June 8, 2011 Devotion Sharing

Submitted by James Kim, Gracepoint Berkeley

James 5:1-3

“Money poses a grave danger…As James warns us, the love of money will garner judgment from God.  Money has potential to cause us to ignore God and to become callous to the needs of our brothers and sisters, and it will result in judgment if we have used wealth selfishly.  The love of money has this power because we are so easily blinded to the strength of its allure, and we ignore it to our peril.”[1]

What was the result of the rich people hoarding their wealth?

The result of rich people hoarding their wealth is that their wealth rotted, moths had eaten their clothes, and their gold and silver corroded.  And the rotting and corrosion of their wealth served as evidence against them for hoarding their wealth.

This is an apt picture of what happens with wealth in this life when it is hoarded. Rotting and corrosion are terms used toward things that sit there and aren’t used.  Clothes that are put away for storage get eaten by moths.  When people put away wealth, hoard it for themselves, then this passage says that it rots and corrodes. It’s put away to keep for the self, more than what is needed and kept, rather than being used (ie for others).  It’s resources that could’ve been utilized, but wasn’t because of the hoarding heart.

What should I be doing with my “wealth in the last days?”

I should be using my wealth in the last days to love people, to demonstrate tangible care for them so that they can be brought to experience God’s love through me.  What wealth that I hoard for myself in this life is going to be wasted in the end if it isn’t used as a resource for this purpose, as I can’t bring it with me when I cross over to the other side of death.  I should instead invest it in people, as that has eternal impact.

James 5:4-6

What does “The wages you failed to pay the workmen… are crying out against you” say regarding sins committed against others because of money?

“The wages you failed to pay the workmen… are crying out against you” first implies that what money and resources I have “belong” to others. It implies that I owe those resources to others.  And that makes sense, as everything that I have has been given to me, provided for me by God, who commands me to love others.  So what resources that I have I am to steward in that way.  If I hoard for myself rather than putting my resources to use for others, then I am denying them the “commodities” of love that I owe them.  That serves as the indictment against me, in what ways I didn’t take the opportunity to put the resources entrusted me – to steward for God’s purposes – to work.

I think with regard to money, I’m willing to put it down to provide for others, be it out of need or for relationship building opportunities.  I enjoy providing for others when they are in need, and just providing food or whatever for fellowship times at my house or wherever.  We’re having the seniors who are around here over for dinner tonight, and we’ve been doing that a lot last semester.  It makes me happy to do that for the people that I love and care about.  But when it comes to the other resources, I think I might be not as willing.  The way it would come out is my attitude toward the things that I do.  I’ll be responsible with the things that I need to do.  But there is something inside of me that has a “that’s good enough” attitude.  I’m thinking about when I have to do praise, and it’s tempting to just throw something together that’ll work, that doesn’t have a lot of thought into it.  Of course, there are times when I have to do that because of short notice.  But by no means does that mean that should be the standard or a regular practice or the norm.  Of course there are times that things get changed last minute and that might throw off what preparation I put in.  But that doesn’t justify not putting in the work and thought and heart and care.  And it’s something that affects the entire congregation when I do it.  The commodities that I’m preserving for myself is time, effort, energy… and just wanting to get to the other things that I need to do.  I’m in a position where I’m expected to put to work those resources, which actually include the experience that I have from doing it for over a decade now…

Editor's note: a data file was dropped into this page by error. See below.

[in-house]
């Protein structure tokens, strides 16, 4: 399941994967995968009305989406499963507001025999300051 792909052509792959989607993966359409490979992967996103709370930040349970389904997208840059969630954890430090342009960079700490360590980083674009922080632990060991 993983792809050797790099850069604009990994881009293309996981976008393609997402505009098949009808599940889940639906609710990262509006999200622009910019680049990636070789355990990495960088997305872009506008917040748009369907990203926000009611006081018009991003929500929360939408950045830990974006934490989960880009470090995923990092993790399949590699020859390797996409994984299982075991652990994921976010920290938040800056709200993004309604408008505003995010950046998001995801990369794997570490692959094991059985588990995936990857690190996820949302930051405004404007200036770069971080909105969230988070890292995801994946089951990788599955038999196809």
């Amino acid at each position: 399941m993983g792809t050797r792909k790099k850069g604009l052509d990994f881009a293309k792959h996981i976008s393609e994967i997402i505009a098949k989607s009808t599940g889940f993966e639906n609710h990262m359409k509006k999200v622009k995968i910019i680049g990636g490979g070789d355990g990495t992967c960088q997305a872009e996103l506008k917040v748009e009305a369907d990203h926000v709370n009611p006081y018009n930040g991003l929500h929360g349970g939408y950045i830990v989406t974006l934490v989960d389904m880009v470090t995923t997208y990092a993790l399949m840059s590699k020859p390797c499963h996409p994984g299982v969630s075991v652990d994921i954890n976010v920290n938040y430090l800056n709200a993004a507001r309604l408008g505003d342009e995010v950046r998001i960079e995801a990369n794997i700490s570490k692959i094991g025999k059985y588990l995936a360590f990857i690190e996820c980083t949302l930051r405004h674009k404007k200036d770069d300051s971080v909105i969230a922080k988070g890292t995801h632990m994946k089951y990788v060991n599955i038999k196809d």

Why are such harsh words used against the life of luxury and self-indulgence?

These hard words are used against the life of luxury and self-indulgence because it goes directly against the way that God commands us to live.  He says to love others, take care of those in need and less fortunate.  Luxury and self-indulgence necessarily means holding onto far more than what I need, preserving these for myself.  That is definitively “self-preserving”.  That is in direct opposition to the life that God calls me to. That is indirect opposition to the life that Jesus demonstrated for me.  That is why these harsh words are appropriately used against the life of luxury and self-indulgence.


Please write out a prayer of commitment or confession either based on today’s text, or upon reflection over recent events in your life.

Lord Jesus, please forgive me for my self-preserving ways.  I know that what I have has been entrusted to me to steward for your purposes, and so is rightfully owed to those the people that you place in my life, also entrusted to me.  I commit to putting to good use my money and the other resources of time and energy, care and concern so that others can have the opportunity to be eternally impacted through them.  That is the kind of love that has been demonstrated to me through the people that you’ve entrusted me to.  And so I commit to do the same.


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